A new study, ublished in the journal Regional Anesthesia and Pain Medicine, suggest that transcutaneous electrical nerve stimulation does not improve symptoms of lower back pain, but may offer short-term improvement of functional disability.
The present study is a meta-analysis of randomized controlled trials comparing the efficacy of transcutaneous electrical nerve stimulation (TENS) to a control and to other nerve stimulation therapies (NSTs) for the treatment of chronic back pain.
Researchers evaluated 12 randomized controlled trials examining 700 patients with low back pain. undergoing TENS (n=350), control therapy (n=269; eg, placebo, sham, or medication only), or other nerve stimulation therapies (n=81; eg, electroacupuncture, percutaneous electrical nerve stimulation or percutaneous neuromodulation therapy).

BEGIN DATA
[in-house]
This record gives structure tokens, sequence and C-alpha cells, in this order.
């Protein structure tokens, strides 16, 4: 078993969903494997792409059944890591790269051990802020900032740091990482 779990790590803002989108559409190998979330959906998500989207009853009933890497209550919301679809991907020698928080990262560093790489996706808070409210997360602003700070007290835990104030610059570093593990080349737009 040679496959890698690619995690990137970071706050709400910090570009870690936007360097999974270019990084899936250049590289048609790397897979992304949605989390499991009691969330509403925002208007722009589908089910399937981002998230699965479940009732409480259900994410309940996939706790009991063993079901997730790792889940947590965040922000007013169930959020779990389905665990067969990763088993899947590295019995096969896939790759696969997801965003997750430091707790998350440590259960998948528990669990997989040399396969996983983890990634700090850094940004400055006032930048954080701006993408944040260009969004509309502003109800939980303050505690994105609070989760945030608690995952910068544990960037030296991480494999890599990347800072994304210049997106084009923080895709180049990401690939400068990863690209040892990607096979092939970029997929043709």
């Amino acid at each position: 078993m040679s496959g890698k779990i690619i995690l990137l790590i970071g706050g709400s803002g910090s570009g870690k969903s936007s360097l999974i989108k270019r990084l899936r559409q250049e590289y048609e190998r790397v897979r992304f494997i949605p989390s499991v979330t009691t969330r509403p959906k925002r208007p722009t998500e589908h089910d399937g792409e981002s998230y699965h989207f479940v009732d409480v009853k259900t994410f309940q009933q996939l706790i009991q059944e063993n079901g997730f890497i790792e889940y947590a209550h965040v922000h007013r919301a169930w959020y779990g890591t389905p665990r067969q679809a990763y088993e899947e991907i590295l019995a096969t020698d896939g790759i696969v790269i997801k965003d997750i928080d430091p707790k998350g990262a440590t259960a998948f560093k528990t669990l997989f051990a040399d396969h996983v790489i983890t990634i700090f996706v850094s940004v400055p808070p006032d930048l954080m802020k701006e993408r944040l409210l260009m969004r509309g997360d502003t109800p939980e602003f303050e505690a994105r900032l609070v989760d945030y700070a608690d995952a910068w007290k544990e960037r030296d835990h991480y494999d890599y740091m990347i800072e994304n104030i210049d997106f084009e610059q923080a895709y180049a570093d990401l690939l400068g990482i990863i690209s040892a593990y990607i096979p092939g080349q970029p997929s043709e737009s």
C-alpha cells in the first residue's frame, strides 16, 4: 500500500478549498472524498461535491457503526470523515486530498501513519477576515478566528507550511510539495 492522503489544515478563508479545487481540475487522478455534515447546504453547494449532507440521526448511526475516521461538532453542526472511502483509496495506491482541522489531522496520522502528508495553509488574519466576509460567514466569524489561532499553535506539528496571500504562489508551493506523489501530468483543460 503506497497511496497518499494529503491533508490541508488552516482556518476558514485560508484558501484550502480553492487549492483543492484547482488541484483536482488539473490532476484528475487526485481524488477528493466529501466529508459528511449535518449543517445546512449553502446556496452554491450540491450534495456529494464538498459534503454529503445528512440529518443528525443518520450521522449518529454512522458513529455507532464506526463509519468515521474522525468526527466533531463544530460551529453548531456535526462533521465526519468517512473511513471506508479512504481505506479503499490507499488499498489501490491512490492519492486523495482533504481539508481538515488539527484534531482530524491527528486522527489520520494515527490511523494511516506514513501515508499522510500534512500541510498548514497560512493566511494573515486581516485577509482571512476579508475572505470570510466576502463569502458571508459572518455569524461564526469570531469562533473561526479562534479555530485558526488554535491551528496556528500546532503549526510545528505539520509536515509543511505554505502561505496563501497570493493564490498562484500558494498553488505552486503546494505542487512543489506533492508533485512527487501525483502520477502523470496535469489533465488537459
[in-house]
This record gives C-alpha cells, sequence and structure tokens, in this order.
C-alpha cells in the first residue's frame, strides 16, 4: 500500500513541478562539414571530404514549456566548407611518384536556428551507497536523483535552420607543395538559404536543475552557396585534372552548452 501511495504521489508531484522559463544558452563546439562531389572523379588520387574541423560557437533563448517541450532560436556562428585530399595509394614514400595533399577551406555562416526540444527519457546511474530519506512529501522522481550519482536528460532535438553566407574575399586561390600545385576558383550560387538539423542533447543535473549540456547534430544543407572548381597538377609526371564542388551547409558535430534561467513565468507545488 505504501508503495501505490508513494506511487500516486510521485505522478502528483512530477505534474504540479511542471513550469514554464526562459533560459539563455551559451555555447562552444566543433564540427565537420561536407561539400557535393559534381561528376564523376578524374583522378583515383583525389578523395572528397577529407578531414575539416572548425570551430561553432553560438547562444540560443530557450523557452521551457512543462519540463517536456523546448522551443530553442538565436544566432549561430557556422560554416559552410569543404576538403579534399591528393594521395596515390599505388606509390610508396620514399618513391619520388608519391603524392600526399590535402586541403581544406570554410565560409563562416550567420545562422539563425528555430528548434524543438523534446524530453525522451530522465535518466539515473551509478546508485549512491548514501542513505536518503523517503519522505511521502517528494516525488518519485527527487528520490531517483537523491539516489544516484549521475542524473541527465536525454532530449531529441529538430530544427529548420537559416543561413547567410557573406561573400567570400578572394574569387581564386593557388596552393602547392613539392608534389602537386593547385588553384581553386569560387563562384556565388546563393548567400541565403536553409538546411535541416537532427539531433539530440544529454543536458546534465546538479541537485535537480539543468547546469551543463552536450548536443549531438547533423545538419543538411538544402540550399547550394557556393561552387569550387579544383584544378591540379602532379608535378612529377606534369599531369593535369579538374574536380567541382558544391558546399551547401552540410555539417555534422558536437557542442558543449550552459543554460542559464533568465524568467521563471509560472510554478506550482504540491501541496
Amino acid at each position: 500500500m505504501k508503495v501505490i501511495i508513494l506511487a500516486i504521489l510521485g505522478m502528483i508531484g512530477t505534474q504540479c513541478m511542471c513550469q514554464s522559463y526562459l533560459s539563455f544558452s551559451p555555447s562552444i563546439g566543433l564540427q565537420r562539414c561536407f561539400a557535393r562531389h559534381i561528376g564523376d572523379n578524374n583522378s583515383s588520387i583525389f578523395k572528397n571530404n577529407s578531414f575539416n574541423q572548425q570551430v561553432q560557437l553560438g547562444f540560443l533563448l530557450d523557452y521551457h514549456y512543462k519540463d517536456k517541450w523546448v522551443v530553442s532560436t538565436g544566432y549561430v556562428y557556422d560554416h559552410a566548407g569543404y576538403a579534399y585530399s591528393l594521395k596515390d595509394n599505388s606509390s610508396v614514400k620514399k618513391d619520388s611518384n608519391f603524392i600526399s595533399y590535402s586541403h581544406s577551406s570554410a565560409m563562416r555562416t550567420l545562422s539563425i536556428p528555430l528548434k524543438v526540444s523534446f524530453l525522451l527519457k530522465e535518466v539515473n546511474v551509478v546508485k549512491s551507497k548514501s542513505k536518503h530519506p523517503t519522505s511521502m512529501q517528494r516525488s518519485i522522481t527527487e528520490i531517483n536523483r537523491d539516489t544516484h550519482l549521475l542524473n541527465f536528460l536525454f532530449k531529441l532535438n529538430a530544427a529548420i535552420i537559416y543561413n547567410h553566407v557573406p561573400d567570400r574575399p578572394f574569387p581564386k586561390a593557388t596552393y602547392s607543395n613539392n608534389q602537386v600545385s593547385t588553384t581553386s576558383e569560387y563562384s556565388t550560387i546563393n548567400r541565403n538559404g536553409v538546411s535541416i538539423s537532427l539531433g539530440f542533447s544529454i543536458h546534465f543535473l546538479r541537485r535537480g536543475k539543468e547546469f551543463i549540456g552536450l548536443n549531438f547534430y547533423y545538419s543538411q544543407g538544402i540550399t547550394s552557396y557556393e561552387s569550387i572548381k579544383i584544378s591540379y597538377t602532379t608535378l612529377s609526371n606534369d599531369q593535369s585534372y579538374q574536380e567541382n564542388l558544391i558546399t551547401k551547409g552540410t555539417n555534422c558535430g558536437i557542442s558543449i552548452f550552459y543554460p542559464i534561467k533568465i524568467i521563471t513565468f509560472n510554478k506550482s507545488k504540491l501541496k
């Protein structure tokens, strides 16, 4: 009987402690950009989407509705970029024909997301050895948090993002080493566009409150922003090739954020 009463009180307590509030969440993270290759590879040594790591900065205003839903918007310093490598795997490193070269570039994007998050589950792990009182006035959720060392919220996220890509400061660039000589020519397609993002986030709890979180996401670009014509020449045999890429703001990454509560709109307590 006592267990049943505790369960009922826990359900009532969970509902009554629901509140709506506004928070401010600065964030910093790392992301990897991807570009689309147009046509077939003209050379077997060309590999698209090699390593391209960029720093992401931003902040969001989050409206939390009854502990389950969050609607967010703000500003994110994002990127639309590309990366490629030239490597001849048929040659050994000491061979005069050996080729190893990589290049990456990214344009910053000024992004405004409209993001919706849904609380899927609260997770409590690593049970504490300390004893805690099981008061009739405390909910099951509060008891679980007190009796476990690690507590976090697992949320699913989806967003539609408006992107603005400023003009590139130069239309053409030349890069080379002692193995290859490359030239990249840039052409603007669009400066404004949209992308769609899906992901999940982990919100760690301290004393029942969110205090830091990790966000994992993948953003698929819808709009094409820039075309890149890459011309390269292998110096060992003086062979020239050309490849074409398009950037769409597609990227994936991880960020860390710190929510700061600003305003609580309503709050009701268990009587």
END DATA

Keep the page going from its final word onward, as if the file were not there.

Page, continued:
TENS was found to provide pain relief comparable with that of a control therapy. At follow-up less than 6 weeks, other nerve stimulation therapies provided greater pain relief than TENS, but not at more than 6 weeks follow-up.
TENS was found to provide greater improvement in functional disability than control therapy at follow-up less than 6 weeks, but not at follow-up more than 6 weeks. There was no difference found in functional disability outcomes between TENS and other nerve stimulation therapies .
”Examination of more subjective parameters such as satisfaction with TENS treatment and outcome and overall perception of the treatment would add value to determination of the value of TENS treatment in [chronic back pain],” concluded the study authors.